I began to revisit my own ideas and reflections about what design is all about recently as I prepare my curriculum in my new work place. One thing that I would like to revisit, and perhaps ‘preach’ about is the whole idea of Sustainable Design, the idea that products are supposed to be self-sustaining, the idea that when one embarks upon the design of any types of products, the role of the designer, or designers, should be to ensure that the product itself would have minimal or no adverse effects on the environment.
However, upon reflection, would these necessarily be good enough? I remember in my 2nd year of work after my graduation, as a young design engineer, this whole notion of ‘Eliminating Waste’ as opposed to ‘Reducing Waste’, was rather new. Propounded by, of course the Japanese, through their eyes of Kaizen or constant improvement, the whole ‘Eliminating Waste’ idea was to look at waste as something to be abhorred. This definitely took designers on a slightly different route towards a more environmentally route in their lines of work, but upon looking back, is the mere elimination of waste sufficient at all? Could perhaps this notion of eliminating waste too was more influenced by humanity’s realisation that they have no more physical and literal space to host their wastes, rather than a noble manifestation of them really wanting to do something about the environment. But I should not dwell on that in this post.
The idea that I would like to put forward is something that I’ve blogged about...this whole idea that Sustainability should be more than just about thinking of the birth-to-grave concept of product design and development. Why not eliminate the idea of the product even dying at all? Could we just design something that perhaps have an almost unlimited lifespan, or at the very least, make it possible for these products to lead a much longer shelf life than they do currently? This notion is something that I’ve coined before as Evolutionary Design - an area of design that perhaps look at the notion that the product is itself ‘growing’, or ‘evolving’, together with its intended users.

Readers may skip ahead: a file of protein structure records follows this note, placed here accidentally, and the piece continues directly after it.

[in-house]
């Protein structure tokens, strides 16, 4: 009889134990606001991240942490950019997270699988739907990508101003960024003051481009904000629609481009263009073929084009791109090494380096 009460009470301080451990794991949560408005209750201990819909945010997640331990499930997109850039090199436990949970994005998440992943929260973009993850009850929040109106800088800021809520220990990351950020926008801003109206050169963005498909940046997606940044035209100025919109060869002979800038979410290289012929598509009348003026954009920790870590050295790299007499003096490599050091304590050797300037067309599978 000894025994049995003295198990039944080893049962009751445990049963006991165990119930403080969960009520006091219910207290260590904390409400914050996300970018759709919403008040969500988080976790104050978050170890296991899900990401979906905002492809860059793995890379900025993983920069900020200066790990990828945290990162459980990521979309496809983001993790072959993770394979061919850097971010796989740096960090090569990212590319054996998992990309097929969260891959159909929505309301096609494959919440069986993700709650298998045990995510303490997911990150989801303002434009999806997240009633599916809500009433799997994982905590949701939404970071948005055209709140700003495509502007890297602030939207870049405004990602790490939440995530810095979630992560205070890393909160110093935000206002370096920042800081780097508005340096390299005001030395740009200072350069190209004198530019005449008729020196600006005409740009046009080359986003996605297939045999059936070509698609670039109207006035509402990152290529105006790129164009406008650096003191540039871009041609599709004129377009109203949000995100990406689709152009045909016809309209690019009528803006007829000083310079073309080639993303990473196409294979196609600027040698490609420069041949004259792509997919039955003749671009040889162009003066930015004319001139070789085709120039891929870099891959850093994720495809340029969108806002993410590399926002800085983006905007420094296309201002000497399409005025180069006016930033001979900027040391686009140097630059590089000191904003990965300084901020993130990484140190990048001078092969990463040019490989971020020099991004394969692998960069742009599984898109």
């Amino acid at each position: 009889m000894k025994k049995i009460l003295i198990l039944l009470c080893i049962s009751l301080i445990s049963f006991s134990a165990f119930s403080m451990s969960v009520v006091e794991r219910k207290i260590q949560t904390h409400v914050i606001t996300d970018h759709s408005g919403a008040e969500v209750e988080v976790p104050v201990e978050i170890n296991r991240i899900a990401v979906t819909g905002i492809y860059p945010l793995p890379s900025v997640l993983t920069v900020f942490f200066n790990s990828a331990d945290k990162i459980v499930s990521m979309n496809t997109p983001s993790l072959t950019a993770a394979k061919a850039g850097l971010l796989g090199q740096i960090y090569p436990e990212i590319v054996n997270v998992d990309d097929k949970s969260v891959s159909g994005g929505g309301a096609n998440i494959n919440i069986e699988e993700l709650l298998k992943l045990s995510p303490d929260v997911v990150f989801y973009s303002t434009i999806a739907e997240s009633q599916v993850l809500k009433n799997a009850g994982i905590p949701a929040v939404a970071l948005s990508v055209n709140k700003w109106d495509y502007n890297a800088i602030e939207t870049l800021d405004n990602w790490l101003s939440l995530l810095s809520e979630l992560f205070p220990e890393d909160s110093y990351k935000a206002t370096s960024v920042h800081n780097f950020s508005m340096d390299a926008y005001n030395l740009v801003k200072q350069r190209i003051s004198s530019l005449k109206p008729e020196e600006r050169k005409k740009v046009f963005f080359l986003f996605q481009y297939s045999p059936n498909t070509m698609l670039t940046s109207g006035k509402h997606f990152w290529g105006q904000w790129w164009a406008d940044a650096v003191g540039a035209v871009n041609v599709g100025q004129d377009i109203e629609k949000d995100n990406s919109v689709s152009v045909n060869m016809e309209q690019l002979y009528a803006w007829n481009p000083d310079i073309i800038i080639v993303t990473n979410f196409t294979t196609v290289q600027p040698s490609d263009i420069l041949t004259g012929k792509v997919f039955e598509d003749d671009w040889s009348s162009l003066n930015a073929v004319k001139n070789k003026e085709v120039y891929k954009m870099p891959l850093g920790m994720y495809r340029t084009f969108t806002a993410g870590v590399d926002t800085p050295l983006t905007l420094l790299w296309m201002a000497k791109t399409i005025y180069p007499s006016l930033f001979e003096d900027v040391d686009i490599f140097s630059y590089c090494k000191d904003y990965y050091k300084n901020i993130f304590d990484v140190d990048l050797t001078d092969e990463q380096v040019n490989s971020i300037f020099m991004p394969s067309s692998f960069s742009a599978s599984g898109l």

One case in point was the Stokke’s bed for babies (my post here), which is a classic example of what creative thinking, and a deeper understanding of how humans grow and evolve, would enable a product to have an (almost) unlimited lifespan, perhaps only governed by human fickleness for newer styles and designs. But then again I’m digressing right now, and perhaps this could also be something that designers could be looking into as new materials and possibilities emerge in these exciting times.
Perhaps what I am propounding now is the whole idea that a product should grow together with its owner, or owners. So on a larger scale, the whole house should be transformable into customisable living spaces, that are easily configured to suit differing needs, over time and space. I think there are already living and work spaces in other parts of the world that are suited for these functionality, and I think it will just be a matter of time before this is a standard practice all over.
And how about product design, the ones that people would usually associate with those practical, day-to-day gadgets? Well I can’t think of one at the moment, but definitely one area that we can look at are items that we take for granted in our day-to-day usage of them, or perhaps those that has the tendency to go out of style. The humble umbrella perhaps, or a modular remote controller! Or how about our shoes, yes our shoes! The challenge would be then to ensure its relevance in this fickle-minded society of ours, where fashion tendencies WILL change over a shorter period of time. But like I said, this is perhaps a secondary component with which the advent of marketing and new technologies can resolve creatively.